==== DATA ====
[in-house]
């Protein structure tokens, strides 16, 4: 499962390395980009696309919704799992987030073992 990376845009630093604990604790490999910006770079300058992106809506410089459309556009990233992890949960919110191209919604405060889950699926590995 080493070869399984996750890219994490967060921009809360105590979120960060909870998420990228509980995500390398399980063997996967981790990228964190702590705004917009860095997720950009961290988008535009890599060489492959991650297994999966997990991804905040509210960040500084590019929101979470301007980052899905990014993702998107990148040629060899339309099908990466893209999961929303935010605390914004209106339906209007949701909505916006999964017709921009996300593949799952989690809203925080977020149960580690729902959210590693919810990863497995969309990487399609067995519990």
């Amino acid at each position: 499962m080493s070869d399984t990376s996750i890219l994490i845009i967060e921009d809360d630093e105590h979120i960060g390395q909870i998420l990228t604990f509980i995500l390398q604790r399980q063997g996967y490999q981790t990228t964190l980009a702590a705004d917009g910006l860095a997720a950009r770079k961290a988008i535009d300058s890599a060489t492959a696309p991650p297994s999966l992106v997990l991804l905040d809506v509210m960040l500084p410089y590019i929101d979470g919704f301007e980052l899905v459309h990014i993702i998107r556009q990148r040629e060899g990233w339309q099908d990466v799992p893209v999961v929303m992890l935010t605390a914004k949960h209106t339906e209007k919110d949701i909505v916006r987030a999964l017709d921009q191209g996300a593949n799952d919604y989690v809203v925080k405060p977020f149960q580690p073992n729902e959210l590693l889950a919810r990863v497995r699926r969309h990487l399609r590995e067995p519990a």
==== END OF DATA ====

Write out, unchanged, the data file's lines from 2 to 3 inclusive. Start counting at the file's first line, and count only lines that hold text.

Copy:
């Protein structure tokens, strides 16, 4: 499962390395980009696309919704799992987030073992 990376845009630093604990604790490999910006770079300058992106809506410089459309556009990233992890949960919110191209919604405060889950699926590995 080493070869399984996750890219994490967060921009809360105590979120960060909870998420990228509980995500390398399980063997996967981790990228964190702590705004917009860095997720950009961290988008535009890599060489492959991650297994999966997990991804905040509210960040500084590019929101979470301007980052899905990014993702998107990148040629060899339309099908990466893209999961929303935010605390914004209106339906209007949701909505916006999964017709921009996300593949799952989690809203925080977020149960580690729902959210590693919810990863497995969309990487399609067995519990």
């Amino acid at each position: 499962m080493s070869d399984t990376s996750i890219l994490i845009i967060e921009d809360d630093e105590h979120i960060g390395q909870i998420l990228t604990f509980i995500l390398q604790r399980q063997g996967y490999q981790t990228t964190l980009a702590a705004d917009g910006l860095a997720a950009r770079k961290a988008i535009d300058s890599a060489t492959a696309p991650p297994s999966l992106v997990l991804l905040d809506v509210m960040l500084p410089y590019i929101d979470g919704f301007e980052l899905v459309h990014i993702i998107r556009q990148r040629e060899g990233w339309q099908d990466v799992p893209v999961v929303m992890l935010t605390a914004k949960h209106t339906e209007k919110d949701i909505v916006r987030a999964l017709d921009q191209g996300a593949n799952d919604y989690v809203v925080k405060p977020f149960q580690p073992n729902e959210l590693l889950a919810r990863v497995r699926r969309h990487l399609r590995e067995p519990a």